There is no one holy book in Buddhism; instead, there are many thousands of texts organized into different canons, or collections of writings. However, some texts do not appear in any canon, and not all texts associated with a given school of Buddhism appear in its canon.
The Tripitaka (or Tipitaka in the original Pali) is the earliest Buddhist canon. While it was originally composed in oral form, it was put into writing in the third century B.C. and is today the only surviving Buddhist text originally created in an Indian language. It is the sole basis of Theravada Buddhism.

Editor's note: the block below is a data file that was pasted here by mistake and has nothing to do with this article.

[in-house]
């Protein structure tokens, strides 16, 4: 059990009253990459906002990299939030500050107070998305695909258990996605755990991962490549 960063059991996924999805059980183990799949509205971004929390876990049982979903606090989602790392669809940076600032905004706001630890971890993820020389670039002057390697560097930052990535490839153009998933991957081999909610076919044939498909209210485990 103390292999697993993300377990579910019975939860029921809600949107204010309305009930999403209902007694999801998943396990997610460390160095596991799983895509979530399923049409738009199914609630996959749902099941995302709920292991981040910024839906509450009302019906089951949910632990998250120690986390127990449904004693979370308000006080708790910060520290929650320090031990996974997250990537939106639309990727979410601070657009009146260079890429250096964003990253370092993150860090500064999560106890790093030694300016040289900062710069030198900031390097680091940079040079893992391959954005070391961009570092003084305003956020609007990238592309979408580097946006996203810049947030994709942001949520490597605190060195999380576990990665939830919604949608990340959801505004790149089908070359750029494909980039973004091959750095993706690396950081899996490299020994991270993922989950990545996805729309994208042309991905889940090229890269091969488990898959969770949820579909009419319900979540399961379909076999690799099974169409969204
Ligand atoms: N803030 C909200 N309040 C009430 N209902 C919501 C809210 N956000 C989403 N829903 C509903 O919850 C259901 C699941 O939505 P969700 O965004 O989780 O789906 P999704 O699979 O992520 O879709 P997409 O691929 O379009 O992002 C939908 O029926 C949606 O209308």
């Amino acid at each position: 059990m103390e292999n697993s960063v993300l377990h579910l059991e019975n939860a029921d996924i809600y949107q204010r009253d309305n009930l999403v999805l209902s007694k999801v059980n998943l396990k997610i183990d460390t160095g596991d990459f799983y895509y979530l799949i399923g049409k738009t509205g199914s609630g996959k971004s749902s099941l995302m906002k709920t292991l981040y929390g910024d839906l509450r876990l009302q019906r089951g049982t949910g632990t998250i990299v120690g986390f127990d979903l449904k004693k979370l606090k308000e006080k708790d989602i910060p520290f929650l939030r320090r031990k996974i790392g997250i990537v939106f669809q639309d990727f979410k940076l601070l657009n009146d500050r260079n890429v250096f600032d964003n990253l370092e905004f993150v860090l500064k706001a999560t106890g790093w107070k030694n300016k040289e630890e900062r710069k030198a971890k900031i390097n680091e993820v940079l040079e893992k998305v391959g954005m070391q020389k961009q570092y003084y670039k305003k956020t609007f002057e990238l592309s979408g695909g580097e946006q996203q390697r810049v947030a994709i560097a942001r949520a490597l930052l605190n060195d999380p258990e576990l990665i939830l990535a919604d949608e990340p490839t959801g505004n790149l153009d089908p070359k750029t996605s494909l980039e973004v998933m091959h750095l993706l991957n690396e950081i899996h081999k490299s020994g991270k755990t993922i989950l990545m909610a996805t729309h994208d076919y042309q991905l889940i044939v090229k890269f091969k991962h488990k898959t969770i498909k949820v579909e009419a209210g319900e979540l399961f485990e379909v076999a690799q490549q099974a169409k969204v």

While the Tripitaka is already quite extensive (one modern edition includes 45 volumes), Mahayana Buddhism adds 2,184 additional texts to its canon, most of which are referred to as Sutras. Vajrayana Buddhism then takes the Tripitaka and many Mahayana Sutras and adds on a large number of Tantric texts and other works. The Tibetan Book of the Dead, or Bardo Todol, is associated with Tibetan Buddhism and through it Vajrayana Buddhism, but it does not appear in any canon.